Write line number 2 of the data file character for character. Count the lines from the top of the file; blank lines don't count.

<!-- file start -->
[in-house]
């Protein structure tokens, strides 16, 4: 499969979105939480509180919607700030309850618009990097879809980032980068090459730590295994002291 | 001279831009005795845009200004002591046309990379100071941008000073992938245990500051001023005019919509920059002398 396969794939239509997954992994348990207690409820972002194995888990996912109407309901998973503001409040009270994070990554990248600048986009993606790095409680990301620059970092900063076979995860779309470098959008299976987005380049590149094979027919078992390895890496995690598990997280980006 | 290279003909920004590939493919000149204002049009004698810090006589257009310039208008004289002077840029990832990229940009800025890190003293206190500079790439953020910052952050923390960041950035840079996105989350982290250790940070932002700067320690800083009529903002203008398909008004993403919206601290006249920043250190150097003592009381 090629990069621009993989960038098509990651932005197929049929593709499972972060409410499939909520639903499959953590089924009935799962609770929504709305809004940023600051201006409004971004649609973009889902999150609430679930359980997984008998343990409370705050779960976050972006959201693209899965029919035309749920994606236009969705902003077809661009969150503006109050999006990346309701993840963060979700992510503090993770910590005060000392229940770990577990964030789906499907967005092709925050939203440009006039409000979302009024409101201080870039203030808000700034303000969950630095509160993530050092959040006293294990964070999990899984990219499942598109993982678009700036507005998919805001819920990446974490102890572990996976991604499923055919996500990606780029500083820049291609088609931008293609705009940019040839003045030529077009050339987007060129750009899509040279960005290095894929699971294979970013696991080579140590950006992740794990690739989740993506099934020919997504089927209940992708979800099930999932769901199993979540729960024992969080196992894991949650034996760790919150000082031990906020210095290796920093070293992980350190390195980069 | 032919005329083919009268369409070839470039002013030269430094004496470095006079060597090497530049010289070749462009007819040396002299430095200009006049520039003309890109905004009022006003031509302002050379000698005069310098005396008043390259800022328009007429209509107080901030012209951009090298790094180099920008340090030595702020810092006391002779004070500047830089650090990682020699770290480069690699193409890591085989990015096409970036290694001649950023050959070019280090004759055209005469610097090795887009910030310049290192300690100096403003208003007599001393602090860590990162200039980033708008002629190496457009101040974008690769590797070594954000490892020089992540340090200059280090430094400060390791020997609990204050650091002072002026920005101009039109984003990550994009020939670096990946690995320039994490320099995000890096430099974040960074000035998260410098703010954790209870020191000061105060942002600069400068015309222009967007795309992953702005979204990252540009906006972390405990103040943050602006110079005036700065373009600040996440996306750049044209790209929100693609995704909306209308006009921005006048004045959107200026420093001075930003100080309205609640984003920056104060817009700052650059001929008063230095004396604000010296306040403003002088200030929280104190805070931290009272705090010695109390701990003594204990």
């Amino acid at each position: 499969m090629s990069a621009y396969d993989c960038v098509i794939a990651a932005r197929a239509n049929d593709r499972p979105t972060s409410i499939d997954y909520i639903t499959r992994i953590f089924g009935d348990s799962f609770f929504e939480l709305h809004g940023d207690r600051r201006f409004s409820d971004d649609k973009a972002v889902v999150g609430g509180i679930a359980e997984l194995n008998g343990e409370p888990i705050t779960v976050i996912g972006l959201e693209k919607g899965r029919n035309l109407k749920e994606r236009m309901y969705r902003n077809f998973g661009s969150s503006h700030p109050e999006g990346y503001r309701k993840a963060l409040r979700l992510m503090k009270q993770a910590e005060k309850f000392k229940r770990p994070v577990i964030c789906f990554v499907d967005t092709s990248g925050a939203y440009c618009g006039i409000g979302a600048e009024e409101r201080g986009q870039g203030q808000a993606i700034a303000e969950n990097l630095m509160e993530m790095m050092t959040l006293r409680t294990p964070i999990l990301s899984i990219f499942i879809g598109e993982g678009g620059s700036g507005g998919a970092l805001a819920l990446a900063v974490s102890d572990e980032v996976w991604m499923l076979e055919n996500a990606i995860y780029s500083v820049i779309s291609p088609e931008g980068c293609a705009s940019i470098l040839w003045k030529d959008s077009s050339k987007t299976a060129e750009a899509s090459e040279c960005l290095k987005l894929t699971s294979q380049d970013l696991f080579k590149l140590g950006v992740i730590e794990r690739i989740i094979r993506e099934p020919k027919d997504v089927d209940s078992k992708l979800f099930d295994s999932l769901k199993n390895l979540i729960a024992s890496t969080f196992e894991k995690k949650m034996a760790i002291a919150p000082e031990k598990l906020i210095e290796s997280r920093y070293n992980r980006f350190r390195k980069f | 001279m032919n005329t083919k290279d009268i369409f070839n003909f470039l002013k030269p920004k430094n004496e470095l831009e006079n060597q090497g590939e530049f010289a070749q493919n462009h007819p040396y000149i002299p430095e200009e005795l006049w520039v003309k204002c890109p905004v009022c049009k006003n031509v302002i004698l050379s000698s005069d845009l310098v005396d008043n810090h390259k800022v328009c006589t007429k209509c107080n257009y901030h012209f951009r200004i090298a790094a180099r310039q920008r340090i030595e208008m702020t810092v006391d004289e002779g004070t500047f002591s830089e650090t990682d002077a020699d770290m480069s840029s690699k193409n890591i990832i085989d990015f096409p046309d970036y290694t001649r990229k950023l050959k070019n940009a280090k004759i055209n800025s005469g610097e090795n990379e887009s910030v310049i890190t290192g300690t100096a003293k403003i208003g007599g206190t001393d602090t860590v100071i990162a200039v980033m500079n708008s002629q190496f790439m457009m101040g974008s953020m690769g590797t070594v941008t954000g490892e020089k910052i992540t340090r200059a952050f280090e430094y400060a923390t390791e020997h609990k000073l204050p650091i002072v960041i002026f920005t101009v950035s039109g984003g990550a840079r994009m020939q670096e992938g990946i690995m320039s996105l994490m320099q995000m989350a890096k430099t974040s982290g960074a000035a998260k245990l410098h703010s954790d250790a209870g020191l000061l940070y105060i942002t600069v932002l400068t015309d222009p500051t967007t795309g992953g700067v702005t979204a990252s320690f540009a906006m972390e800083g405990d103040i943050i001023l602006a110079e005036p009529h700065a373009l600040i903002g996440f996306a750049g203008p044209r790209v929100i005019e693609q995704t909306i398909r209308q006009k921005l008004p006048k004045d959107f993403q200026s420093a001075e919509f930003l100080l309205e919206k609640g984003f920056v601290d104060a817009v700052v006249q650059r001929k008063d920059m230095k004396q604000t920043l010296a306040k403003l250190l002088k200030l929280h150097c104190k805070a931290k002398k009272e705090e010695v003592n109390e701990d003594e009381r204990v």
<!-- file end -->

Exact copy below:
């Protein structure tokens, strides 16, 4: 499969979105939480509180919607700030309850618009990097879809980032980068090459730590295994002291 | 001279831009005795845009200004002591046309990379100071941008000073992938245990500051001023005019919509920059002398 396969794939239509997954992994348990207690409820972002194995888990996912109407309901998973503001409040009270994070990554990248600048986009993606790095409680990301620059970092900063076979995860779309470098959008299976987005380049590149094979027919078992390895890496995690598990997280980006 | 290279003909920004590939493919000149204002049009004698810090006589257009310039208008004289002077840029990832990229940009800025890190003293206190500079790439953020910052952050923390960041950035840079996105989350982290250790940070932002700067320690800083009529903002203008398909008004993403919206601290006249920043250190150097003592009381 090629990069621009993989960038098509990651932005197929049929593709499972972060409410499939909520639903499959953590089924009935799962609770929504709305809004940023600051201006409004971004649609973009889902999150609430679930359980997984008998343990409370705050779960976050972006959201693209899965029919035309749920994606236009969705902003077809661009969150503006109050999006990346309701993840963060979700992510503090993770910590005060000392229940770990577990964030789906499907967005092709925050939203440009006039409000979302009024409101201080870039203030808000700034303000969950630095509160993530050092959040006293294990964070999990899984990219499942598109993982678009700036507005998919805001819920990446974490102890572990996976991604499923055919996500990606780029500083820049291609088609931008293609705009940019040839003045030529077009050339987007060129750009899509040279960005290095894929699971294979970013696991080579140590950006992740794990690739989740993506099934020919997504089927209940992708979800099930999932769901199993979540729960024992969080196992894991949650034996760790919150000082031990906020210095290796920093070293992980350190390195980069 | 032919005329083919009268369409070839470039002013030269430094004496470095006079060597090497530049010289070749462009007819040396002299430095200009006049520039003309890109905004009022006003031509302002050379000698005069310098005396008043390259800022328009007429209509107080901030012209951009090298790094180099920008340090030595702020810092006391002779004070500047830089650090990682020699770290480069690699193409890591085989990015096409970036290694001649950023050959070019280090004759055209005469610097090795887009910030310049290192300690100096403003208003007599001393602090860590990162200039980033708008002629190496457009101040974008690769590797070594954000490892020089992540340090200059280090430094400060390791020997609990204050650091002072002026920005101009039109984003990550994009020939670096990946690995320039994490320099995000890096430099974040960074000035998260410098703010954790209870020191000061105060942002600069400068015309222009967007795309992953702005979204990252540009906006972390405990103040943050602006110079005036700065373009600040996440996306750049044209790209929100693609995704909306209308006009921005006048004045959107200026420093001075930003100080309205609640984003920056104060817009700052650059001929008063230095004396604000010296306040403003002088200030929280104190805070931290009272705090010695109390701990003594204990």